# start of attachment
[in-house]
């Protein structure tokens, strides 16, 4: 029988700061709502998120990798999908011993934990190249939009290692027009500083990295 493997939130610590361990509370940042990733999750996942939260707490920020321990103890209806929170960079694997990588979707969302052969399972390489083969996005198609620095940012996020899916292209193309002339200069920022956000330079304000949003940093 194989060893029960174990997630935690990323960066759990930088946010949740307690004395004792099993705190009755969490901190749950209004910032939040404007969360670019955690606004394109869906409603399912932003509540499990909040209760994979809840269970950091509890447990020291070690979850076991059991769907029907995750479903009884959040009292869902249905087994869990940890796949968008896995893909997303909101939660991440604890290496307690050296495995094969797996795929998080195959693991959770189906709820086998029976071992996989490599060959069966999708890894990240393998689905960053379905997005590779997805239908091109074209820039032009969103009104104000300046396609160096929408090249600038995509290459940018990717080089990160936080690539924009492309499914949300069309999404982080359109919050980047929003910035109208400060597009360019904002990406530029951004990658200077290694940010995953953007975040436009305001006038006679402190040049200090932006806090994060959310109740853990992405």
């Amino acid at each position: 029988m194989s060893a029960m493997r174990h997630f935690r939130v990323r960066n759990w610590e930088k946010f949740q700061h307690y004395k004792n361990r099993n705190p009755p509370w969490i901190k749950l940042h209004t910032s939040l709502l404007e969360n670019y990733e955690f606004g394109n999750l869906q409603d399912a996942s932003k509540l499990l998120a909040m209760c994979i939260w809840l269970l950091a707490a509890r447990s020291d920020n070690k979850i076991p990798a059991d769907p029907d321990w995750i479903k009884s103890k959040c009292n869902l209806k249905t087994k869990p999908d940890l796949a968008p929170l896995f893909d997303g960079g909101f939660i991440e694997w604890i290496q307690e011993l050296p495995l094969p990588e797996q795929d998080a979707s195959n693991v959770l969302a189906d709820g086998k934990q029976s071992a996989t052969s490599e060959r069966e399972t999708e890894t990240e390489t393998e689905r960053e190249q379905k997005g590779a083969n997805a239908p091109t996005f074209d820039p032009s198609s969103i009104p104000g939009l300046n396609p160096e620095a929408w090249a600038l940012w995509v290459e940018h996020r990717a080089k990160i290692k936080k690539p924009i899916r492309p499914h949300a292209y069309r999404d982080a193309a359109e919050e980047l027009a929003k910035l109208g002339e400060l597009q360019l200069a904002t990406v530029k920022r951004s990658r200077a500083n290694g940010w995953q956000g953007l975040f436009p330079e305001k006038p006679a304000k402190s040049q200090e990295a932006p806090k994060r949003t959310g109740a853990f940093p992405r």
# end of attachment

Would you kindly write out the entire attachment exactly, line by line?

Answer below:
[in-house]
């Protein structure tokens, strides 16, 4: 029988700061709502998120990798999908011993934990190249939009290692027009500083990295 493997939130610590361990509370940042990733999750996942939260707490920020321990103890209806929170960079694997990588979707969302052969399972390489083969996005198609620095940012996020899916292209193309002339200069920022956000330079304000949003940093 194989060893029960174990997630935690990323960066759990930088946010949740307690004395004792099993705190009755969490901190749950209004910032939040404007969360670019955690606004394109869906409603399912932003509540499990909040209760994979809840269970950091509890447990020291070690979850076991059991769907029907995750479903009884959040009292869902249905087994869990940890796949968008896995893909997303909101939660991440604890290496307690050296495995094969797996795929998080195959693991959770189906709820086998029976071992996989490599060959069966999708890894990240393998689905960053379905997005590779997805239908091109074209820039032009969103009104104000300046396609160096929408090249600038995509290459940018990717080089990160936080690539924009492309499914949300069309999404982080359109919050980047929003910035109208400060597009360019904002990406530029951004990658200077290694940010995953953007975040436009305001006038006679402190040049200090932006806090994060959310109740853990992405």
């Amino acid at each position: 029988m194989s060893a029960m493997r174990h997630f935690r939130v990323r960066n759990w610590e930088k946010f949740q700061h307690y004395k004792n361990r099993n705190p009755p509370w969490i901190k749950l940042h209004t910032s939040l709502l404007e969360n670019y990733e955690f606004g394109n999750l869906q409603d399912a996942s932003k509540l499990l998120a909040m209760c994979i939260w809840l269970l950091a707490a509890r447990s020291d920020n070690k979850i076991p990798a059991d769907p029907d321990w995750i479903k009884s103890k959040c009292n869902l209806k249905t087994k869990p999908d940890l796949a968008p929170l896995f893909d997303g960079g909101f939660i991440e694997w604890i290496q307690e011993l050296p495995l094969p990588e797996q795929d998080a979707s195959n693991v959770l969302a189906d709820g086998k934990q029976s071992a996989t052969s490599e060959r069966e399972t999708e890894t990240e390489t393998e689905r960053e190249q379905k997005g590779a083969n997805a239908p091109t996005f074209d820039p032009s198609s969103i009104p104000g939009l300046n396609p160096e620095a929408w090249a600038l940012w995509v290459e940018h996020r990717a080089k990160i290692k936080k690539p924009i899916r492309p499914h949300a292209y069309r999404d982080a193309a359109e919050e980047l027009a929003k910035l109208g002339e400060l597009q360019l200069a904002t990406v530029k920022r951004s990658r200077a500083n290694g940010w995953q956000g953007l975040f436009p330079e305001k006038p006679a304000k402190s040049q200090e990295a932006p806090k994060r949003t959310g109740a853990f940093p992405r």